“I reserve the right to love many different people at once, and to change my prince often.”
― Anaïs Nin
I would like to make something very clear.
Polyamory was not the direct cause of the dissolution of my marriage. It was an indirect cause. It ignited a fire in a relationship that was already fractured (mixed metaphors, I know).
You can count on poly to be a lot of hard work, emotional upheaval, and, at times, stress. What you can also count on, is the fact that it will bring up your shit. Your shit, your partner’s shit, their partner’s shit, and so on. For myself and my husband, I think it felt like one giant mountain of shit (see my bio, I swear a lot). Polyamory will uncover ugly truths about yourself and your relationships that maybe you didn’t want to see or acknowledge. Maybe you were unhappy, like I was, like my husband was, and you didn’t even realize the extent of that unhappiness. And I think unhappy is the wrong word – more like dissatisfied.
Monogamy works for many people; polyamory works for many people. What I would advise, is that if you have been in a monogamous relationship for a long time, if you are married and have children and a life together, tread lightly friends. Be cautious to a fault. Examine yourself and your relationship from every angle as best you can. Sit with your shit; stare it in the face (if that is an unpleasant visual, my apologies).
Because, make no mistake, your shit will come up.
When my husband and I went to counseling, we saw a therapist and she said something to us that stuck with me. “Why would you add this complication to your lives?” And I sat there and defended it – I defended this crazy complication even while my brain was screaming at me, “YES – LISTEN TO THE LADY!”. I remember sitting there feeling emotionally spent, tired down to my bones. And yet, I told her something to the effect of: poly brings up stuff for me that I never would have dealt with. It brings up my insecurities as a woman, a wife, a human being. It brought to light my trauma from my childhood that I had conveniently packed away in my emotional suitcase of crap I never wanted to examine. Poly brought to light the fact that I am extremely codependent and have severe abandonment issues. All of those things were things I kept packed away. Things I chose to ignore (subconsciously for the most part). I was living a life of half-truths, going through the motions within my marriage, my friendships, at work, and even (and this scares me still) with my children.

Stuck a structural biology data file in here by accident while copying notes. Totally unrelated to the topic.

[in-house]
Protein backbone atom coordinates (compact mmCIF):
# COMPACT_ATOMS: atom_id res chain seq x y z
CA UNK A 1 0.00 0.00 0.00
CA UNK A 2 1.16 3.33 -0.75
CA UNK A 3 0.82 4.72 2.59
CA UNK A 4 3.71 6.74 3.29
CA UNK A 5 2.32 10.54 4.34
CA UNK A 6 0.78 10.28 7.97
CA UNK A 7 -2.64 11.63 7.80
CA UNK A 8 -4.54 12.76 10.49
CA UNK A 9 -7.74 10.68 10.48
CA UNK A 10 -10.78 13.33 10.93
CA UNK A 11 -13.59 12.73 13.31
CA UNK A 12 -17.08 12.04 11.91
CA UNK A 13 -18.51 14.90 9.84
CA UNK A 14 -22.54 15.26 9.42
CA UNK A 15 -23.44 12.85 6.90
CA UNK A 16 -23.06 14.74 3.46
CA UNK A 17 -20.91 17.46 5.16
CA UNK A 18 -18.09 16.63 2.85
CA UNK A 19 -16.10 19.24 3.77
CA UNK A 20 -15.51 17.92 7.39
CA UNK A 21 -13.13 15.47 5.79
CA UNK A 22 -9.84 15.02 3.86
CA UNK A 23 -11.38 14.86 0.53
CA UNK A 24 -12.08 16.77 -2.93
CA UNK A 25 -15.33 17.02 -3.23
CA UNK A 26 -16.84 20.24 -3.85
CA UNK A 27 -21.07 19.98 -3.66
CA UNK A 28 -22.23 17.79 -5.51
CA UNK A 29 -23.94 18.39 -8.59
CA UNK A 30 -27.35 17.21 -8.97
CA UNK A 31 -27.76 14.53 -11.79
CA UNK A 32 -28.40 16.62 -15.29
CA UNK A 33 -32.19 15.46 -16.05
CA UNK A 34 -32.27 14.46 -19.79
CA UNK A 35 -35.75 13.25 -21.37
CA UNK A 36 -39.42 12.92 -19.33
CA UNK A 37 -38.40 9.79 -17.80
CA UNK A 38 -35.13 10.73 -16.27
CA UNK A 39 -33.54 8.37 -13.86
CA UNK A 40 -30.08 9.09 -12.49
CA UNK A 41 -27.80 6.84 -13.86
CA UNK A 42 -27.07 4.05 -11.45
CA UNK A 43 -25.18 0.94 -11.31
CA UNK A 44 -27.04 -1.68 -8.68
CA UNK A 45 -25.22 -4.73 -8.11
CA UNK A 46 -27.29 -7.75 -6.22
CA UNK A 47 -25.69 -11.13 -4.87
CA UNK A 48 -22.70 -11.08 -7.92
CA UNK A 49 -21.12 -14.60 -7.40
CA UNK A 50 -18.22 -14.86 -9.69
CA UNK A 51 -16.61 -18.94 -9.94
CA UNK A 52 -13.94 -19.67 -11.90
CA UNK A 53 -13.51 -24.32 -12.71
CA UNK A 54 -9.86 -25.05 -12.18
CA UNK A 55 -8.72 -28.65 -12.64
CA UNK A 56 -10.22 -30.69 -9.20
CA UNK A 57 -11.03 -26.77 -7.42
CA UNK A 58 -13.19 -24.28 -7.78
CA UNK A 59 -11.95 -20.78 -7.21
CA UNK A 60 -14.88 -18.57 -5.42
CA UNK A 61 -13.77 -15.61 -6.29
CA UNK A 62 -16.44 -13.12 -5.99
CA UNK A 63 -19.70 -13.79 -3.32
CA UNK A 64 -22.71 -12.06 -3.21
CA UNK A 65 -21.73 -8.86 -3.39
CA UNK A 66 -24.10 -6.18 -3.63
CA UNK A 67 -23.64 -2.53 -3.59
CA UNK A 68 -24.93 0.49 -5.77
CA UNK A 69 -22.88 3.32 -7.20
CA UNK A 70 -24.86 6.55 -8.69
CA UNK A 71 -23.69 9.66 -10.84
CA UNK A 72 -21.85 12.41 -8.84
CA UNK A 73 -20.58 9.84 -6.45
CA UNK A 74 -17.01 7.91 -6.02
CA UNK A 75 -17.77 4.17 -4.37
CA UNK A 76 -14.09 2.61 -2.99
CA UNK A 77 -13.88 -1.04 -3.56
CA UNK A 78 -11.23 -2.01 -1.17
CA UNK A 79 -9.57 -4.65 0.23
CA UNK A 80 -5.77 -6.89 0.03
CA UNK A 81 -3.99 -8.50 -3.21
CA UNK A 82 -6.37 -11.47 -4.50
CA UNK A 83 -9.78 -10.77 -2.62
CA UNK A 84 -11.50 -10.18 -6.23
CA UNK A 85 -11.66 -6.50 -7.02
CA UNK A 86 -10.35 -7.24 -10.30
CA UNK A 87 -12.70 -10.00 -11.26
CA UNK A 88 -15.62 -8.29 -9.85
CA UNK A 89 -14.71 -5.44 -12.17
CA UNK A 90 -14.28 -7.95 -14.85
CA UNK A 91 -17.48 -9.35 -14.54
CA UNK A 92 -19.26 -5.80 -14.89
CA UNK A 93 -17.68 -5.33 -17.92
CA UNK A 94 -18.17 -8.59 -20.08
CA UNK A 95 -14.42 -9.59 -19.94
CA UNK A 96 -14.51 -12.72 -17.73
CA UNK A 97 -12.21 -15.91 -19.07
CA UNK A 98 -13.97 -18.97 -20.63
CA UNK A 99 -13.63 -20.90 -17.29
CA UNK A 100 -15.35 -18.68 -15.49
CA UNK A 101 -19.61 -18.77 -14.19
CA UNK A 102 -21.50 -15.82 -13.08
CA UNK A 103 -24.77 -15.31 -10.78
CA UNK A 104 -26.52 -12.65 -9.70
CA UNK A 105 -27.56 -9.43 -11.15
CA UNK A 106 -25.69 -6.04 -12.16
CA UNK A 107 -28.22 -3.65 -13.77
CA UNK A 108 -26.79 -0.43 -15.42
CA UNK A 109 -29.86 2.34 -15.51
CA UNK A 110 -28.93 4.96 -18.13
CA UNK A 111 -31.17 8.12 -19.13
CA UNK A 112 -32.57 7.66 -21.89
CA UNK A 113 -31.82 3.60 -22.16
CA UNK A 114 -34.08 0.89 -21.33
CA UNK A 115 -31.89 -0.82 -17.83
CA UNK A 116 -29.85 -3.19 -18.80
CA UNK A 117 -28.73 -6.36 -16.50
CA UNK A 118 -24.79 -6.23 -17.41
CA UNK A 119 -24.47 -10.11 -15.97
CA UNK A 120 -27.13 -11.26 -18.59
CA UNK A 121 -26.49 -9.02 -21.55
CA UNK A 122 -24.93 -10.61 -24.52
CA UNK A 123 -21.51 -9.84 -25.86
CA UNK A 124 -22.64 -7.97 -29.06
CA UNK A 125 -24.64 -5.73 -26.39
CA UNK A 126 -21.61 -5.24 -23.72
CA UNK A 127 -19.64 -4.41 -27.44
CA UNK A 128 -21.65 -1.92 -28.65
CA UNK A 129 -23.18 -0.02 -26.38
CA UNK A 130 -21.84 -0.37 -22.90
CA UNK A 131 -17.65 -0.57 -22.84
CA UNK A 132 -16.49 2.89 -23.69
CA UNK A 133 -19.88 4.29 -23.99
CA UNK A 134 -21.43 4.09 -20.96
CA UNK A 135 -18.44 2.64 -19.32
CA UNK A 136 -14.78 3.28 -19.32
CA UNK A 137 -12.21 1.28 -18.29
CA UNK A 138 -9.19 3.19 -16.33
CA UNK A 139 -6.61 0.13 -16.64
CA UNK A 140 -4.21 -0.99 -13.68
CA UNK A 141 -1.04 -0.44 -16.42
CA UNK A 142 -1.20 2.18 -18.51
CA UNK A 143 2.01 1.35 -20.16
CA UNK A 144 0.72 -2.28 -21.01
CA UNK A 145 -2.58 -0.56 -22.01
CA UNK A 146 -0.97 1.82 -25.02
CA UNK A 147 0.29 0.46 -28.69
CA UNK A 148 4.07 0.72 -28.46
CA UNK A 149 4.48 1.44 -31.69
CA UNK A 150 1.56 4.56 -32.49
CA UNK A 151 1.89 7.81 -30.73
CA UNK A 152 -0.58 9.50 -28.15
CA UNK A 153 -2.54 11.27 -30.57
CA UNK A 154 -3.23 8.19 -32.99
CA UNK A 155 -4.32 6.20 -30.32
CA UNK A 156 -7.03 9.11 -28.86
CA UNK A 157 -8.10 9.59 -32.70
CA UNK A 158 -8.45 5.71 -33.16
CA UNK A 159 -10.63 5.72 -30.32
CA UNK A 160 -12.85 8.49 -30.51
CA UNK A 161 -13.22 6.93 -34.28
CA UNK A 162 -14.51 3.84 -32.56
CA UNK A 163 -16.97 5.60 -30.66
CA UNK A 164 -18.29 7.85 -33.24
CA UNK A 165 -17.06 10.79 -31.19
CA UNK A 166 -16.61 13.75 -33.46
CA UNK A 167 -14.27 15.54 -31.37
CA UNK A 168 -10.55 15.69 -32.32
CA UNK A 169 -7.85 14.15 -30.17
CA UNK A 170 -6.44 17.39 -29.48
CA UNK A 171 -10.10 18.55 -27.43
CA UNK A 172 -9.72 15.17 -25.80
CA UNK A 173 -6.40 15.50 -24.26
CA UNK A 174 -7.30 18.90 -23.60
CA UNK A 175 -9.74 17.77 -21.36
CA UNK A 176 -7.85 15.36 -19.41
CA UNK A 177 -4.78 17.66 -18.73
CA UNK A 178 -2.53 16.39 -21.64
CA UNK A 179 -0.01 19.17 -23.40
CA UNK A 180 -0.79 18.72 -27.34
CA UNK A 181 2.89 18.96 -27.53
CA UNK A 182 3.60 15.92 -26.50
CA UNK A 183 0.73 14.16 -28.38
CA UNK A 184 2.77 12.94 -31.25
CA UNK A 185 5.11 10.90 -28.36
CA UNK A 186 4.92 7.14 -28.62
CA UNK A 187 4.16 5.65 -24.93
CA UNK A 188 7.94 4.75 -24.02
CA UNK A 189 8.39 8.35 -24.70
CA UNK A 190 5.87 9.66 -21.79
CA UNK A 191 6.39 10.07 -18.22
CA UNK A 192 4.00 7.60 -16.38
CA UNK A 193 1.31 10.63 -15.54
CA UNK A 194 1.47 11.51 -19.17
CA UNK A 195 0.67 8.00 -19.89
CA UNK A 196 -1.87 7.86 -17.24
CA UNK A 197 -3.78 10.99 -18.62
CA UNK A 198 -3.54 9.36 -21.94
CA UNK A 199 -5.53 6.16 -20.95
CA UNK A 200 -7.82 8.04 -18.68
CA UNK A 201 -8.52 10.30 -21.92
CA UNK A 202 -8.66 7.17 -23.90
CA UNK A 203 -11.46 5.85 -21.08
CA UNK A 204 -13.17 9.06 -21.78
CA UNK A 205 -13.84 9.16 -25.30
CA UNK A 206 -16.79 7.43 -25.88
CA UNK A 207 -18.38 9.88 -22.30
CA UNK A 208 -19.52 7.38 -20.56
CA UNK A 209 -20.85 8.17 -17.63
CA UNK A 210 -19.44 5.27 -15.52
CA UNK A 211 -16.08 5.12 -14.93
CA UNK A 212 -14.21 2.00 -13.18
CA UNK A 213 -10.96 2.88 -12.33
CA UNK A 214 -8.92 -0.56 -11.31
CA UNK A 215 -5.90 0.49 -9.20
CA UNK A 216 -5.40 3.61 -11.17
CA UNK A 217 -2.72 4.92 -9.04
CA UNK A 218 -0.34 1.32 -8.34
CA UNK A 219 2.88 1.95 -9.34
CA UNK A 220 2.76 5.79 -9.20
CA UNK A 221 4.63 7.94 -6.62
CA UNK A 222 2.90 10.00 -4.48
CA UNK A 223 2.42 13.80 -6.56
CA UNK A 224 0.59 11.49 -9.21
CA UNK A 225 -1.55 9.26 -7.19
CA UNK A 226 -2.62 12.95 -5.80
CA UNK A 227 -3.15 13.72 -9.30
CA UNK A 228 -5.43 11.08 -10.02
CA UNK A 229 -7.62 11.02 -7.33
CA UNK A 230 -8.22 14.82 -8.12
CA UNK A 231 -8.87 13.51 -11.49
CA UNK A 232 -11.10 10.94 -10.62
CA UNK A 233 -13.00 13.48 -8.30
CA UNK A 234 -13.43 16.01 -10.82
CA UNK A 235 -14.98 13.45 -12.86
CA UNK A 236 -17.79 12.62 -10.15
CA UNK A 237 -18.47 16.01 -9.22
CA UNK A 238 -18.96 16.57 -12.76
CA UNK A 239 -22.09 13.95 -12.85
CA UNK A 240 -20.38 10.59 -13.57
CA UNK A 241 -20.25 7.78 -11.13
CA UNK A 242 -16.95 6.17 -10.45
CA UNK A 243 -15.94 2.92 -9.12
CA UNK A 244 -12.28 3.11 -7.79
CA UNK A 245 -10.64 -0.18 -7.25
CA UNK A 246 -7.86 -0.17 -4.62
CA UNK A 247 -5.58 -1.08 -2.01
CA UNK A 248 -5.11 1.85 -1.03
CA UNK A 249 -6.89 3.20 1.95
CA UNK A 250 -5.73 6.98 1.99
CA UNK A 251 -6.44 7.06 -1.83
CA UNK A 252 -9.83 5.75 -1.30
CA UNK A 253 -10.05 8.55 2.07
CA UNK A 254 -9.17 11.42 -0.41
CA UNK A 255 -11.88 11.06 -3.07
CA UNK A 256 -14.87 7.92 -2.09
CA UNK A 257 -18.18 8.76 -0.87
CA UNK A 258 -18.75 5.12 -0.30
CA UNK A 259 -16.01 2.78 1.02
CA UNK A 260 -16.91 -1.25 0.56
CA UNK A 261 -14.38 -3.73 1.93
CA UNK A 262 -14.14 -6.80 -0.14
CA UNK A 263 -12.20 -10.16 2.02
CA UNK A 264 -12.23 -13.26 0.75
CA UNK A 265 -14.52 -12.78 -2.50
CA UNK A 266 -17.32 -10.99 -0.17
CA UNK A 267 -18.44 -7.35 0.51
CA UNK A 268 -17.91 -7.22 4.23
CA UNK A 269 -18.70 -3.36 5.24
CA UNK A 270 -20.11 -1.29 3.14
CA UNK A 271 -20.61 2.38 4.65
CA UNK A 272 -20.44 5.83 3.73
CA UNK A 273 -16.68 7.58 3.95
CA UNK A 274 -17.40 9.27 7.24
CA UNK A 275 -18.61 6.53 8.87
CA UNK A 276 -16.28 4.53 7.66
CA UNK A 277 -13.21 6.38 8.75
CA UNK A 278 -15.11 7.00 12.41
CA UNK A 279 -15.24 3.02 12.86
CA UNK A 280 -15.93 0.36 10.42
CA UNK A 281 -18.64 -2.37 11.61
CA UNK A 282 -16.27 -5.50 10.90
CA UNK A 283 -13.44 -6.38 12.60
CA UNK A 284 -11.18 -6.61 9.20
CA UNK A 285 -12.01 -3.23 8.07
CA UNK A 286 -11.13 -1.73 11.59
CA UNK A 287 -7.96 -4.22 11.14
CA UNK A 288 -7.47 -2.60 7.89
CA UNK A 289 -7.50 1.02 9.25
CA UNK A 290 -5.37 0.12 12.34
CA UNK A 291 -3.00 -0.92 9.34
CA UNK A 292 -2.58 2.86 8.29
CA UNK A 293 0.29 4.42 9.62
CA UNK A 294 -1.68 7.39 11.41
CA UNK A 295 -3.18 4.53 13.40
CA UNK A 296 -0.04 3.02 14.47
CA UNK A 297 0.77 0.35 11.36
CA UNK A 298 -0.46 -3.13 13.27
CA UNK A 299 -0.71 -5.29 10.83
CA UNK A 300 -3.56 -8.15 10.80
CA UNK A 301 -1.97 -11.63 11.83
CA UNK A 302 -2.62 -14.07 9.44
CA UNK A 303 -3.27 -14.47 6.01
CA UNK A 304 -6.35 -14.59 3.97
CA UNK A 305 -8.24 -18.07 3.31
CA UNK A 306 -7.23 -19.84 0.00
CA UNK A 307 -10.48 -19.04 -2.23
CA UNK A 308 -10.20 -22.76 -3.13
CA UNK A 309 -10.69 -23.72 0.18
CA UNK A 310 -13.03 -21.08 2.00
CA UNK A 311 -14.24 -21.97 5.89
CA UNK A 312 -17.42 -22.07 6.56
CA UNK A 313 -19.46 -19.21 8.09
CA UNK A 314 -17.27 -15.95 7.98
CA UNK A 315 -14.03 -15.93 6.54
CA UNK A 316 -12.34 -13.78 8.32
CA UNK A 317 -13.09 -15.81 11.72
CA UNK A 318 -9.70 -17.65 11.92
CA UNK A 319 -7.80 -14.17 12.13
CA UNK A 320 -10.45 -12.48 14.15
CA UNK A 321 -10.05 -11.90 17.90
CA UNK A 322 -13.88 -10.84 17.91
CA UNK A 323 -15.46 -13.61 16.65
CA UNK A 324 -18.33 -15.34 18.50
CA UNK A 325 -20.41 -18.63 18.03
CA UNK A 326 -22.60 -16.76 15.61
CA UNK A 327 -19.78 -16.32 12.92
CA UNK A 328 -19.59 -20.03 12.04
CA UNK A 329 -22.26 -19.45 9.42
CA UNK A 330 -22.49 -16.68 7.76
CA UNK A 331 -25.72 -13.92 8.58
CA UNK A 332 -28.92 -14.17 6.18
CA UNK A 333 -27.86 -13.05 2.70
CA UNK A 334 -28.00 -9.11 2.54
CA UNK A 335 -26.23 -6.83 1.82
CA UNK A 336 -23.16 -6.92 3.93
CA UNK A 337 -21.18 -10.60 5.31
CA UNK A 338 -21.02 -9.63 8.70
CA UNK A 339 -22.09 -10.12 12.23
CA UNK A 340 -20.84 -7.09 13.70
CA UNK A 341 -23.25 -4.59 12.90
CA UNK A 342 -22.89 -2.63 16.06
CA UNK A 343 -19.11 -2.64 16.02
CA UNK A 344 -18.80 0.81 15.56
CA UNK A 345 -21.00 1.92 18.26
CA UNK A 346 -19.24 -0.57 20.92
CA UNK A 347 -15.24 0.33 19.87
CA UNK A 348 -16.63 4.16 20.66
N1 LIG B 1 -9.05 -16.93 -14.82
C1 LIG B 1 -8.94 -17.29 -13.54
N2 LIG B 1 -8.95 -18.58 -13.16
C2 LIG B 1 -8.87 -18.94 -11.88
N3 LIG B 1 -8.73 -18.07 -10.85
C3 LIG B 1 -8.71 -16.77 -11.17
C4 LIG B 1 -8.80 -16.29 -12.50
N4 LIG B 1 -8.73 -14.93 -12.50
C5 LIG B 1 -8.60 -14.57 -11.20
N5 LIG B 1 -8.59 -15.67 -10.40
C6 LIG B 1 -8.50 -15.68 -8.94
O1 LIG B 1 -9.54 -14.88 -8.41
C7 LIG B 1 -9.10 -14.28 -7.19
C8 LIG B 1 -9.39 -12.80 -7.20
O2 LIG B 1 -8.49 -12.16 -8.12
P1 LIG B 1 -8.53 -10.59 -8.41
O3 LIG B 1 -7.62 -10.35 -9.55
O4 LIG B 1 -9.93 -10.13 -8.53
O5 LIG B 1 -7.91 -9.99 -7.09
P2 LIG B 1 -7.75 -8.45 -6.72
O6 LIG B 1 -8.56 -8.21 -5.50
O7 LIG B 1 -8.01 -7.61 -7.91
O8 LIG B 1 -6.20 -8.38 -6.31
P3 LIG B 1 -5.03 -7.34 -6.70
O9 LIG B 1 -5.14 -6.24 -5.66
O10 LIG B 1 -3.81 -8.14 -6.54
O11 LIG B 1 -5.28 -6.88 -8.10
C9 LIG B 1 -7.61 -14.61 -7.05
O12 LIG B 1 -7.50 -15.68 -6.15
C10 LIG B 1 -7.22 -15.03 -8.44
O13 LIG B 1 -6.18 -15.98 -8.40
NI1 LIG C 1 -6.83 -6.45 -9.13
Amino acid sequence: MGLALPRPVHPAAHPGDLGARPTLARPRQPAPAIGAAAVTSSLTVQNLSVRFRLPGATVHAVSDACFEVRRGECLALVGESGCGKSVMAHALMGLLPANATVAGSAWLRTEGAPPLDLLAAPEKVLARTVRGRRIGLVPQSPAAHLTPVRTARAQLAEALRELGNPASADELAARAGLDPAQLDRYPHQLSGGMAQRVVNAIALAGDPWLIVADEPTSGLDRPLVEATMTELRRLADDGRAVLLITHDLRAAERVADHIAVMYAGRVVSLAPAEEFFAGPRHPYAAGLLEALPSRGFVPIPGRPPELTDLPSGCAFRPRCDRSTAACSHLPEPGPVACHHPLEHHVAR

When your husband has a serious girlfriend that he is in love with and you watch him walk out the door 2 nights a week to be with her, it will bring up your shit. When you see a post in a Facebook group for polyamory in which your husband referred to his relationship with his girlfriend, as “coming home”, it breaks something in you – if you are not prepared for it, or emotionally capable of handling it. I absolutely was not.
Poly unpacked my suitcase and it did it fast. So fast in fact, that I was caught off guard and running around like a panicked 9-year-old (the age I was when I watched my father die). I was in a flight/fight/freeze mode for months. I was explosive, triggered, and completely falling apart. Now, all of this said, I do believe that my suitcase of shit was a bit more packed than the average person. I did not realize until much later that I had PTSD or codependency. And sure, we could have done things differently – slowed the fuck down, sought out more help than we did, paused the whole damn thing.
But we didn’t, and here we are.
Polyamory is a beautiful and amazing lifestyle. I don’t want to dissuade anyone who believes that they identify as poly from giving it a go. I am simply saying, please, for the love of God, go slowly and tread lightly. Take it one step at a time and love yourself first.
Polyamory is hard as fuck and, in my opinion, absolutely worth it. And that statement may make me sound like a crazy person as I am smack in the middle of a horrific situation; separation and a likely divorce. But look at it this way, if I hadn’t opened that suitcase, I would still be living a lie. I would still feel restless and unsatisfied, separate and distant from everything around me. I had walls made of Adamantium. Emotional walls that I put up to protect myself from feeling anything too deeply for fear of being hurt the way I was when my father died. Now, I am working through my trauma, I am grieving my father’s death, which in 32 years, was something I had never done before. I am freeing myself of my walls, I am alive, I am emotionally vulnerable and aware. I see everything and everyone in their true light because nothing is filtered through fear, through terror, through panic.
I am present in myself and I am alive for the first time in my adult life.